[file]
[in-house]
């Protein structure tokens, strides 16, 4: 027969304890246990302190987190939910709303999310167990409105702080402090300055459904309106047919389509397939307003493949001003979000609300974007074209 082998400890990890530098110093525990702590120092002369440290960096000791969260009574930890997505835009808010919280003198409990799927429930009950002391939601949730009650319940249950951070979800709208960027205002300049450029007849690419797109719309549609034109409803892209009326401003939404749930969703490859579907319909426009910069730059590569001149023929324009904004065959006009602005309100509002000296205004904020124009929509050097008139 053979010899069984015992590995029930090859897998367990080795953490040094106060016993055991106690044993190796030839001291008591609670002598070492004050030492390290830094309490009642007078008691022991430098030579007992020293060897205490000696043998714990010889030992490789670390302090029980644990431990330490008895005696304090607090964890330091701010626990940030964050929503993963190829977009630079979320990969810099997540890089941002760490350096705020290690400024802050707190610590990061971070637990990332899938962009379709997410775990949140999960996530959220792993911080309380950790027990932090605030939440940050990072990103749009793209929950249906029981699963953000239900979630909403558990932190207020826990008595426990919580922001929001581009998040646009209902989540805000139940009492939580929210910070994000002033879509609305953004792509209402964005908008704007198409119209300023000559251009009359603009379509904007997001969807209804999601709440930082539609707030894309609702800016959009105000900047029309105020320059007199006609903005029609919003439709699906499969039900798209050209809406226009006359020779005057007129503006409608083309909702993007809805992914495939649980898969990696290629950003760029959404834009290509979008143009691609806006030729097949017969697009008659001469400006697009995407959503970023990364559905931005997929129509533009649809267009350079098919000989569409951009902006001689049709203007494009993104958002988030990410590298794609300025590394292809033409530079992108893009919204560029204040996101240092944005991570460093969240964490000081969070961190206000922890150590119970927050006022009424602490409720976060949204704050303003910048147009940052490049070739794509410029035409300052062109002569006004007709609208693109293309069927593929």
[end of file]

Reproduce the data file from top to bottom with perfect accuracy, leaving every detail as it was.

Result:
[in-house]
């Protein structure tokens, strides 16, 4: 027969304890246990302190987190939910709303999310167990409105702080402090300055459904309106047919389509397939307003493949001003979000609300974007074209 082998400890990890530098110093525990702590120092002369440290960096000791969260009574930890997505835009808010919280003198409990799927429930009950002391939601949730009650319940249950951070979800709208960027205002300049450029007849690419797109719309549609034109409803892209009326401003939404749930969703490859579907319909426009910069730059590569001149023929324009904004065959006009602005309100509002000296205004904020124009929509050097008139 053979010899069984015992590995029930090859897998367990080795953490040094106060016993055991106690044993190796030839001291008591609670002598070492004050030492390290830094309490009642007078008691022991430098030579007992020293060897205490000696043998714990010889030992490789670390302090029980644990431990330490008895005696304090607090964890330091701010626990940030964050929503993963190829977009630079979320990969810099997540890089941002760490350096705020290690400024802050707190610590990061971070637990990332899938962009379709997410775990949140999960996530959220792993911080309380950790027990932090605030939440940050990072990103749009793209929950249906029981699963953000239900979630909403558990932190207020826990008595426990919580922001929001581009998040646009209902989540805000139940009492939580929210910070994000002033879509609305953004792509209402964005908008704007198409119209300023000559251009009359603009379509904007997001969807209804999601709440930082539609707030894309609702800016959009105000900047029309105020320059007199006609903005029609919003439709699906499969039900798209050209809406226009006359020779005057007129503006409608083309909702993007809805992914495939649980898969990696290629950003760029959404834009290509979008143009691609806006030729097949017969697009008659001469400006697009995407959503970023990364559905931005997929129509533009649809267009350079098919000989569409951009902006001689049709203007494009993104958002988030990410590298794609300025590394292809033409530079992108893009919204560029204040996101240092944005991570460093969240964490000081969070961190206000922890150590119970927050006022009424602490409720976060949204704050303003910048147009940052490049070739794509410029035409300052062109002569006004007709609208693109293309069927593929």